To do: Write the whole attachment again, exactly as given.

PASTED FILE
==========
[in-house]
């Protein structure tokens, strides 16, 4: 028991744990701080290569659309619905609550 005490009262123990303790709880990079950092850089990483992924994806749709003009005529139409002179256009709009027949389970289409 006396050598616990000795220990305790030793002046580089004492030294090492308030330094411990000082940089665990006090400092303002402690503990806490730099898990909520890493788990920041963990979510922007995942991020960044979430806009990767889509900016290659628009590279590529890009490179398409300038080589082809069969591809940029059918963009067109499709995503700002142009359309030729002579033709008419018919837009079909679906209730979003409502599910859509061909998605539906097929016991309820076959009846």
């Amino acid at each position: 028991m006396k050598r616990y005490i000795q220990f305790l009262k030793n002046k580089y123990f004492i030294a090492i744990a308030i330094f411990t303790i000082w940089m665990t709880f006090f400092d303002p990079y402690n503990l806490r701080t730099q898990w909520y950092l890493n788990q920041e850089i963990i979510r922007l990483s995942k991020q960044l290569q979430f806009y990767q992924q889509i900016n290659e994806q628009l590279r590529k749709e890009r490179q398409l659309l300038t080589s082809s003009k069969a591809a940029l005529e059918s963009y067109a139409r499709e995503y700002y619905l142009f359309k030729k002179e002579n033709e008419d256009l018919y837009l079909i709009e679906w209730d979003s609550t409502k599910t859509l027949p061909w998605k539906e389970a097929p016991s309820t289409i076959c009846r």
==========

[in-house]
């Protein structure tokens, strides 16, 4: 028991744990701080290569659309619905609550 005490009262123990303790709880990079950092850089990483992924994806749709003009005529139409002179256009709009027949389970289409 006396050598616990000795220990305790030793002046580089004492030294090492308030330094411990000082940089665990006090400092303002402690503990806490730099898990909520890493788990920041963990979510922007995942991020960044979430806009990767889509900016290659628009590279590529890009490179398409300038080589082809069969591809940029059918963009067109499709995503700002142009359309030729002579033709008419018919837009079909679906209730979003409502599910859509061909998605539906097929016991309820076959009846």
């Amino acid at each position: 028991m006396k050598r616990y005490i000795q220990f305790l009262k030793n002046k580089y123990f004492i030294a090492i744990a308030i330094f411990t303790i000082w940089m665990t709880f006090f400092d303002p990079y402690n503990l806490r701080t730099q898990w909520y950092l890493n788990q920041e850089i963990i979510r922007l990483s995942k991020q960044l290569q979430f806009y990767q992924q889509i900016n290659e994806q628009l590279r590529k749709e890009r490179q398409l659309l300038t080589s082809s003009k069969a591809a940029l005529e059918s963009y067109a139409r499709e995503y700002y619905l142009f359309k030729k002179e002579n033709e008419d256009l018919y837009l079909i709009e679906w209730d979003s609550t409502k599910t859509l027949p061909w998605k539906e389970a097929p016991s309820t289409i076959c009846r």